What is acne? Acne is a common skin condition that happens when hair follicles under the skin become clogged. Oil and dead skin cells plug the pores, and outbreaks of lesions (often called pimples or zits) can happen. Most often, the outbreaks occur on the face but can also appear on the back, chest, and shoulders. For most people, acne tends to go away by the time they reach their thirties, but some people in their forties and fifties continue to have this skin problem.
Dr. Kathleen Baysac is a postdoctoral fellow in the Developmental Skin Biology Section. Her research is exploring how the skin develops to discover new therapeutics to treat skin diseases and conditions.
Edward Cowen, M.D., leads the NIH Dermatology Consultation Service and oversees the Branch continuing medical education and resident education programs.
The Dermatology Branch conducts both clinical and basic research studying the etiology, diagnosis, and treatment of inflammatory and malignant diseases involving the skin and the host's response to these diseases.
Dr. Nagao’s research focuses on cellular and molecular mechanisms that regulate immunological and structural homeostasis in the skin.
Led by Dr. Maria I. Morasso, the lab studies processes of epidermal differentiation, skin barrier formation and wound healing.
What is atopic dermatitis? Atopic dermatitis, often called eczema, is a chronic (long-lasting) disease that causes the skin to become inflamed and irritated, making it extremely itchy. Scratching leads to: Redness. Swelling. Cracking. “Weeping” clear fluid. Crusting. Scaling. In most cases, there are times when the disease is worse, called flares, followed by times when the skin improves or clears up entirely, called remissions. Atopic dermatitis is a common condition, and anyone can get the disease. However, it usually begins in childhood. Atopic dermatitis cannot be spread from person to person. No one knows what causes atopic dermatitis. Depending on
What is scoliosis? Scoliosis is a sideways curve of the spine. Children and teens with scoliosis have an abnormal S-shaped or C-shaped curve of the spine. The curve can happen on either side of the spine and in different places in the spine. With treatment, observation, and follow-up with the doctor, most children and teens with scoliosis have normal, active lives.
What is scleroderma? Scleroderma is an autoimmune connective tissue and rheumatic disease that causes inflammation in the skin and other areas of the body. This inflammation leads to patches of tight, hard skin. Scleroderma involves many systems in your body. A connective tissue disease is one that affects tissues such as skin, tendons, and cartilage. There are two major types of scleroderma: Localized scleroderma only affects the skin and the structures directly under the skin. Systemic scleroderma, also called systemic sclerosis, affects many systems in the body. This is the more serious type of scleroderma and can damage your blood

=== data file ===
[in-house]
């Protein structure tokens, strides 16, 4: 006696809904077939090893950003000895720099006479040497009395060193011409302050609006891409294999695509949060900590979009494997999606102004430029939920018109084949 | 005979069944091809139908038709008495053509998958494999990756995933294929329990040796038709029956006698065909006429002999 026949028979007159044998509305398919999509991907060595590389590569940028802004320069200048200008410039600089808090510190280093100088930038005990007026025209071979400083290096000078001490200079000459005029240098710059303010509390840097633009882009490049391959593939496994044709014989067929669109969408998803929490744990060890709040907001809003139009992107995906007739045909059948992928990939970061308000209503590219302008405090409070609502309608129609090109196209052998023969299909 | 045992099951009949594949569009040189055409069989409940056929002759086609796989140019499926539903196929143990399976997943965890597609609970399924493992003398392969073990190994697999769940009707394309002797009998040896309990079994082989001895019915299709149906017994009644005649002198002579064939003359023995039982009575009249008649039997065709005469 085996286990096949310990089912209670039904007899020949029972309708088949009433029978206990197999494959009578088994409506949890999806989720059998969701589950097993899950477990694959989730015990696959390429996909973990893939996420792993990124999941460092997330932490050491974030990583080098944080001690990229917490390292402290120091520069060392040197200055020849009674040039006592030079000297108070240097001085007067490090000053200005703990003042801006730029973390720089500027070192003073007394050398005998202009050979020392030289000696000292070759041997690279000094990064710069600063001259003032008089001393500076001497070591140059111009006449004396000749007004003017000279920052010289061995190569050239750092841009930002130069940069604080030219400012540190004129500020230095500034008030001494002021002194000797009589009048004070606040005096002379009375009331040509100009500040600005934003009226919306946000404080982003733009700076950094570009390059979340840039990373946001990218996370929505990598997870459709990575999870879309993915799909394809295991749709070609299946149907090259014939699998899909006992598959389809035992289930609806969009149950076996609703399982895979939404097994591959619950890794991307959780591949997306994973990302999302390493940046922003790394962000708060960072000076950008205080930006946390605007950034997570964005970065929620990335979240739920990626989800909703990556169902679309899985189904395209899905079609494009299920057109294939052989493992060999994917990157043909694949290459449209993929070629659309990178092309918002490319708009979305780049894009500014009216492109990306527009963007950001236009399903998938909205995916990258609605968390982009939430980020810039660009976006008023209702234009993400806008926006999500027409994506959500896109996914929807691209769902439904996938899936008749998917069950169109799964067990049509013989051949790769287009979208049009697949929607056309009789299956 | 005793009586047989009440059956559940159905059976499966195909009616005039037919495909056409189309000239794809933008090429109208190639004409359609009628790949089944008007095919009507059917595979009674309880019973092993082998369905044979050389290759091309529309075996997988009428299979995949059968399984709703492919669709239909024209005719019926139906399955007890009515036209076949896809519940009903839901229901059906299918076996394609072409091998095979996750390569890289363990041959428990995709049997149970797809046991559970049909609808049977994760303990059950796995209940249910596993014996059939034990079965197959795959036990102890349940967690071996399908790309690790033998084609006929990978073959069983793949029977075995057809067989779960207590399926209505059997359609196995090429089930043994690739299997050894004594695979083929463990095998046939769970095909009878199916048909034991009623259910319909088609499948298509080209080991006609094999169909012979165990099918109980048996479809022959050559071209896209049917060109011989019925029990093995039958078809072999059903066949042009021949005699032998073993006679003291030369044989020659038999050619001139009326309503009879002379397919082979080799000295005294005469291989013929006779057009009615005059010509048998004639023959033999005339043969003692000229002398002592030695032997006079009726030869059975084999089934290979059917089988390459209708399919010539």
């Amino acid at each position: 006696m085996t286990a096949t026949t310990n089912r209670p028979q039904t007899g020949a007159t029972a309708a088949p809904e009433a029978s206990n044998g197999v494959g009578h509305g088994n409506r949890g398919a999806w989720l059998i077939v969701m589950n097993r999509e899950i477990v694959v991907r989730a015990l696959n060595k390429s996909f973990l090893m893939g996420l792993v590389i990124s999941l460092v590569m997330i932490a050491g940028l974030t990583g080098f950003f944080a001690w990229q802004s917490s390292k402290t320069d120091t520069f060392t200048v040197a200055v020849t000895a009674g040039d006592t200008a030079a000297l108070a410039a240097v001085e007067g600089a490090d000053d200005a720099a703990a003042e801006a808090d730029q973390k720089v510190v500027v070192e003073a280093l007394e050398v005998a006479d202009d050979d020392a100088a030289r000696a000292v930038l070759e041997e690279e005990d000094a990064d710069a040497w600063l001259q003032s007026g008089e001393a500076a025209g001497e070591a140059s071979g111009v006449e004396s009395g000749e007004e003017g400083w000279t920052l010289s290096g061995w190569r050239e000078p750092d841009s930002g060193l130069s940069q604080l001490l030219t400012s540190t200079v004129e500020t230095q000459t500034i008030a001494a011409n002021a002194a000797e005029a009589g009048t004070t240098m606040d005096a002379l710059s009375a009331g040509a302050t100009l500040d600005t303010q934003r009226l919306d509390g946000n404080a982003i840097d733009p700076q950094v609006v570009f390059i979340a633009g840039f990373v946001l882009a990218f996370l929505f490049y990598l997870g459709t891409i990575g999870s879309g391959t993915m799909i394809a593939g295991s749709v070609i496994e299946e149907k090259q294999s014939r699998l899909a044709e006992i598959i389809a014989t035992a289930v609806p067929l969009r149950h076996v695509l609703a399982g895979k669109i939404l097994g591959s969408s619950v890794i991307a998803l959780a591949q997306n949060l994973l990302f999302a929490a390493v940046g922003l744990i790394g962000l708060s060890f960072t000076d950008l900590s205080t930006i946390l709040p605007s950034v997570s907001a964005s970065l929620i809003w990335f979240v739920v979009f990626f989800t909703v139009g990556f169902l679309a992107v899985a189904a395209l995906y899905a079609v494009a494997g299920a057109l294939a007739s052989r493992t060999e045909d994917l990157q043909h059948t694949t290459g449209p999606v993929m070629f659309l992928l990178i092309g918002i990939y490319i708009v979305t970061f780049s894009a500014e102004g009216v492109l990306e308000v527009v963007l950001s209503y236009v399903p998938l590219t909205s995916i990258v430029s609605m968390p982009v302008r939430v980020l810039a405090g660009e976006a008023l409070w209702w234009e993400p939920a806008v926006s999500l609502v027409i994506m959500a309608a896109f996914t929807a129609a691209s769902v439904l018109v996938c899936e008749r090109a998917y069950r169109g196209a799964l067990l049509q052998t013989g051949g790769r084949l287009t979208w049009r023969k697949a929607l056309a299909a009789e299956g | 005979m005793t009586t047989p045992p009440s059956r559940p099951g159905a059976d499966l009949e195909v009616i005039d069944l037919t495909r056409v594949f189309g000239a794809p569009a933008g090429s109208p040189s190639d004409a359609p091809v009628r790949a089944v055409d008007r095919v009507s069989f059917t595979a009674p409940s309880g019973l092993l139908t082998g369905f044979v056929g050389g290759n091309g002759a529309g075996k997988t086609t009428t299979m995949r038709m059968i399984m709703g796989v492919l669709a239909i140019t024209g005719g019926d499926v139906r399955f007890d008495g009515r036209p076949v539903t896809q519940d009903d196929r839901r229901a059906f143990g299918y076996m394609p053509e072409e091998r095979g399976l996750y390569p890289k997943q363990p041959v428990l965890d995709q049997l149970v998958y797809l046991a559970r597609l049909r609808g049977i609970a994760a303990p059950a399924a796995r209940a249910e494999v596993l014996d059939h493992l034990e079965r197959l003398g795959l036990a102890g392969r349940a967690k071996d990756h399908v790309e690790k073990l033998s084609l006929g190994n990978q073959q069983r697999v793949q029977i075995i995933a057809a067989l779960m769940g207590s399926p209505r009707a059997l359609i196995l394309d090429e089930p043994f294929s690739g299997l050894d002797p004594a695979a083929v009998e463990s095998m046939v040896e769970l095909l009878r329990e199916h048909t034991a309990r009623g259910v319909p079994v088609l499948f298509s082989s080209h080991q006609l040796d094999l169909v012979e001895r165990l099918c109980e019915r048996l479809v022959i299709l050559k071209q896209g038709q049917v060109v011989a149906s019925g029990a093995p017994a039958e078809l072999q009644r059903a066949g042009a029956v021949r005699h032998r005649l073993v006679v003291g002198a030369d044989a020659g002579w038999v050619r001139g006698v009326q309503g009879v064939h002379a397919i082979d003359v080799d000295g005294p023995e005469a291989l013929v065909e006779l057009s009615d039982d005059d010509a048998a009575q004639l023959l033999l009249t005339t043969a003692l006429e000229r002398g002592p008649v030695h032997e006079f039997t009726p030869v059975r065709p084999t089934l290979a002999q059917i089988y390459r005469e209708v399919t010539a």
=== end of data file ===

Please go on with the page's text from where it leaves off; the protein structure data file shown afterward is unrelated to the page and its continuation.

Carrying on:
What is hidradenitis suppurativa? Hidradenitis suppurativa is a skin disease that causes pimple-like bumps or boils on and under the skin. The disease is chronic (long lasting) and can be painful. HS does not spread from one person to another. HS starts in the hair follicle in the skin and happens where areas of skin may touch or rub together. Poor personal hygiene habits, such as not bathing or shampooing your hair, do not cause HS. In most cases, the cause of the disease is unknown.
An NIH Health Capsule article. Scoliosis is a disease that causes the spine to curve. It can result in an abnormal s-shaped or c-shaped curve. Anyone can get scoliosis. But it’s most common in children age 11 and older.
A type of skin cell called a dermal fibroblast can make an antimicrobial compound called cathelicidin in response to infection by acne-causing bacteria.
Researchers published a proof-of-principle paper in the journal Science Immunology demonstrating just how precision medicine for inflammatory skin rashes might work.
A treatment for severe skin inflammation that works well in lean mice made the condition worse in obese mice because of immune-cell changes associated with obesity.
Discussing Bone, Muscle, Skin, & Autoimmune Diseases: Info for American Indians, Alaska Natives - audio
A conversation between Dr. David R. Wilson, director of the NIH Tribal Health Research Office, and Dr. Lindsey A. Criswell, director of NIAMS, about information and resources for American Indians and Alaska Natives related to bone, muscle, skin, and autoimmune diseases.
Human skin is home to diverse ecosystems including bacteria, viruses, and fungi. These microbial communities comprise hundreds of species and are collectively known as the skin microbiome.